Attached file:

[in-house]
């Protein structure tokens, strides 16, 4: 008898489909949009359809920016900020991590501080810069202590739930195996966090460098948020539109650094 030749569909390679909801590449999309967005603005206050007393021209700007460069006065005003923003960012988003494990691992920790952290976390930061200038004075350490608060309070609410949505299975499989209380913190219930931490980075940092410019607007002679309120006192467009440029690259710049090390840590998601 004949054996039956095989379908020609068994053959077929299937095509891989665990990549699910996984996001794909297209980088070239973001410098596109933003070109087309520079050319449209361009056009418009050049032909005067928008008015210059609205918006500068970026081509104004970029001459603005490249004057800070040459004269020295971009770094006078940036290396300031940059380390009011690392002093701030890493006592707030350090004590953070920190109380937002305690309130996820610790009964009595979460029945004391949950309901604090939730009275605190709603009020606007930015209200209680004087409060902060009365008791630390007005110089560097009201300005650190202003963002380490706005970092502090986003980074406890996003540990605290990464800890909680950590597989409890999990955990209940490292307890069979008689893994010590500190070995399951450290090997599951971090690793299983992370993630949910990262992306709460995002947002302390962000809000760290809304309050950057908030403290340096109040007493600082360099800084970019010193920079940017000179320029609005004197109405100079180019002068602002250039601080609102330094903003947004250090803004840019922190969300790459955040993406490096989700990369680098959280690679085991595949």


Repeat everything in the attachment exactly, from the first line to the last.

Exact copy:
[in-house]
């Protein structure tokens, strides 16, 4: 008898489909949009359809920016900020991590501080810069202590739930195996966090460098948020539109650094 030749569909390679909801590449999309967005603005206050007393021209700007460069006065005003923003960012988003494990691992920790952290976390930061200038004075350490608060309070609410949505299975499989209380913190219930931490980075940092410019607007002679309120006192467009440029690259710049090390840590998601 004949054996039956095989379908020609068994053959077929299937095509891989665990990549699910996984996001794909297209980088070239973001410098596109933003070109087309520079050319449209361009056009418009050049032909005067928008008015210059609205918006500068970026081509104004970029001459603005490249004057800070040459004269020295971009770094006078940036290396300031940059380390009011690392002093701030890493006592707030350090004590953070920190109380937002305690309130996820610790009964009595979460029945004391949950309901604090939730009275605190709603009020606007930015209200209680004087409060902060009365008791630390007005110089560097009201300005650190202003963002380490706005970092502090986003980074406890996003540990605290990464800890909680950590597989409890999990955990209940490292307890069979008689893994010590500190070995399951450290090997599951971090690793299983992370993630949910990262992306709460995002947002302390962000809000760290809304309050950057908030403290340096109040007493600082360099800084970019010193920079940017000179320029609005004197109405100079180019002068602002250039601080609102330094903003947004250090803004840019922190969300790459955040993406490096989700990369680098959280690679085991595949």